Iran sells advanced radar system to Syria
The Wall Street Journal reported yesterday that Iran allegedly sold Syria an advanced radar system in an arms transfer that took place in mid-2009. The article did not disclose the name of the radar technology, but did say that the arms transfer was confirmed by both Israeli and American intelligence officials.
The radar transfer is yet another episode in the ongoing Iran-Syria-Hezbollah defense alliance. It also demonstrates that the 2007 United Nations Security Council resolution banning Iranian arms sales to foreign nations is indeed feckless. If this report is accurate, the radar transfer will benefit all three players in this Shia power axis.
Hezbollah: The radar system will most likely aid Hezbollah in its ongoing insurgency campaign on Israel's northern border by warning insurgents of Israeli F-16 sorties. While the radar technology is unknown to the general public at this point, it may also serve to help coordinate Hezbollah rocket attacks into Israel.
Syria: New radar technology will serve Syria because it will help shield its borders (including the Golan Heights) from another preemptive strike by Israel. On September 6, 2007, IDF fighter planes preemptively attacked a secret nuclear facility near the Syrian town of Dayr az-Zawr, close to the Iraqi border. While Israeli government officials officially denied involvement in the bombing, it is widely believed that this strike stunted Syria's nuclear ambitions. A new radar system on Syrian soil would make future attacks far more risky.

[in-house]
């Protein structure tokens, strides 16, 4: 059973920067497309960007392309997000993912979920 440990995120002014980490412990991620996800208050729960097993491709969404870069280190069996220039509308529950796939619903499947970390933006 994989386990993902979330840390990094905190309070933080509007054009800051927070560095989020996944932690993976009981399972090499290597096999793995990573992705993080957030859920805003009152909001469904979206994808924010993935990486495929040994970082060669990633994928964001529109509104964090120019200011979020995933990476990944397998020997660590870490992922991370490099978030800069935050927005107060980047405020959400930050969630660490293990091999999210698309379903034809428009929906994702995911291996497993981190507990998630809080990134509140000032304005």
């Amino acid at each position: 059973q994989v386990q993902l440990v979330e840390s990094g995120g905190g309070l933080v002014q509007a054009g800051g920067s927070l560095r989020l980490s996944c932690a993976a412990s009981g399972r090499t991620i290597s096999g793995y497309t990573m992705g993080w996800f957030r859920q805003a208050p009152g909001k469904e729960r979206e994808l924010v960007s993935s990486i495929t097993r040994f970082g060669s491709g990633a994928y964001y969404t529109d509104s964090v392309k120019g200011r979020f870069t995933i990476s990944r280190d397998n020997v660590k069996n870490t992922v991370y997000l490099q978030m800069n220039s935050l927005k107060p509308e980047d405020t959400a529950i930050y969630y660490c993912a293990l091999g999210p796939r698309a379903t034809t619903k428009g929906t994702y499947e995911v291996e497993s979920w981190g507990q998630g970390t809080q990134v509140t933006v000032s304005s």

Iran: The radar transfer benefits Tehran in a number of ways. First, it provides Iran with a forward operating radar system on Israel's border, effectively preventing an IDF sneak attack against Iran's nuclear program. Second, it diverts American and European attention away from Iranian nuclear ambitions by creating a more immediate security concern between Syria, Lebanon, and Israel. Finally, it strengthens Iran's ability to launch yet another sophisticated proxy war against Israel via Hezbollah and Hamas. Since the 2006 Israel-Hezbollah war, Israeli intelligence officials believe that Hezbollah's rocket and missile cache has grown to over 40,000. Any hint of a preemptive attack on Iran by Israel or the US is sure to light a dangerous fuse in the Levant.
The loser in this defense alliance (besides the United States and Europe) is Lebanon, whose fledgling democracy is on life support due to the alliance between Iran, Syria, and Hezbollah. Lebanon's hopes for political autonomy will continue to shrink as long as there is an open arms smuggling route from Tehran to Lebanon via Damascus.
What is unknown is how Turkey will react to the growing strength of its neighbors. In recent months, Istanbul has warmed to Tehran and Damascus over Prime Minister Erdogan's proposed nuclear-swap deal. Western observers will have to wait and see if the growing power of Iran and Syria work counter to the Turkish national interest.